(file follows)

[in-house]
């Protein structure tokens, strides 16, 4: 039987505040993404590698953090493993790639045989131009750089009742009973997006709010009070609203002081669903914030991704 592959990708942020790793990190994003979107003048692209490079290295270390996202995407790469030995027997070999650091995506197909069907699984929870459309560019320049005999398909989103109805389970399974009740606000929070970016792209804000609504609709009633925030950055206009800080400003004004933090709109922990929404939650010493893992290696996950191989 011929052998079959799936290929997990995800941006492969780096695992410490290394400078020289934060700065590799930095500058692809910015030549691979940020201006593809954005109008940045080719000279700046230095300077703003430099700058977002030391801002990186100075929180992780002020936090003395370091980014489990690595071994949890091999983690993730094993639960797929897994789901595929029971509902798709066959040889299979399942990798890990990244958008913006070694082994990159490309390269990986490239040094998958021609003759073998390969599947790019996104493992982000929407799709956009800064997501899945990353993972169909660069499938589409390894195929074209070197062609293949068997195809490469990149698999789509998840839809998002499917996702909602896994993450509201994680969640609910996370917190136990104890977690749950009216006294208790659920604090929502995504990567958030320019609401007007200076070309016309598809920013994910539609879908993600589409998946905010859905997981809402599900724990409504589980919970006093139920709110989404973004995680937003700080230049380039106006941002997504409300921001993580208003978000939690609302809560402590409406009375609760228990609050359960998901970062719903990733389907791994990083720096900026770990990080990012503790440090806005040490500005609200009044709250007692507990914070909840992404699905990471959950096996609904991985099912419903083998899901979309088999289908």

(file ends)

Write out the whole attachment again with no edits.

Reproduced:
[in-house]
């Protein structure tokens, strides 16, 4: 039987505040993404590698953090493993790639045989131009750089009742009973997006709010009070609203002081669903914030991704 592959990708942020790793990190994003979107003048692209490079290295270390996202995407790469030995027997070999650091995506197909069907699984929870459309560019320049005999398909989103109805389970399974009740606000929070970016792209804000609504609709009633925030950055206009800080400003004004933090709109922990929404939650010493893992290696996950191989 011929052998079959799936290929997990995800941006492969780096695992410490290394400078020289934060700065590799930095500058692809910015030549691979940020201006593809954005109008940045080719000279700046230095300077703003430099700058977002030391801002990186100075929180992780002020936090003395370091980014489990690595071994949890091999983690993730094993639960797929897994789901595929029971509902798709066959040889299979399942990798890990990244958008913006070694082994990159490309390269990986490239040094998958021609003759073998390969599947790019996104493992982000929407799709956009800064997501899945990353993972169909660069499938589409390894195929074209070197062609293949068997195809490469990149698999789509998840839809998002499917996702909602896994993450509201994680969640609910996370917190136990104890977690749950009216006294208790659920604090929502995504990567958030320019609401007007200076070309016309598809920013994910539609879908993600589409998946905010859905997981809402599900724990409504589980919970006093139920709110989404973004995680937003700080230049380039106006941002997504409300921001993580208003978000939690609302809560402590409406009375609760228990609050359960998901970062719903990733389907791994990083720096900026770990990080990012503790440090806005040490500005609200009044709250007692507990914070909840992404699905990471959950096996609904991985099912419903083998899901979309088999289908």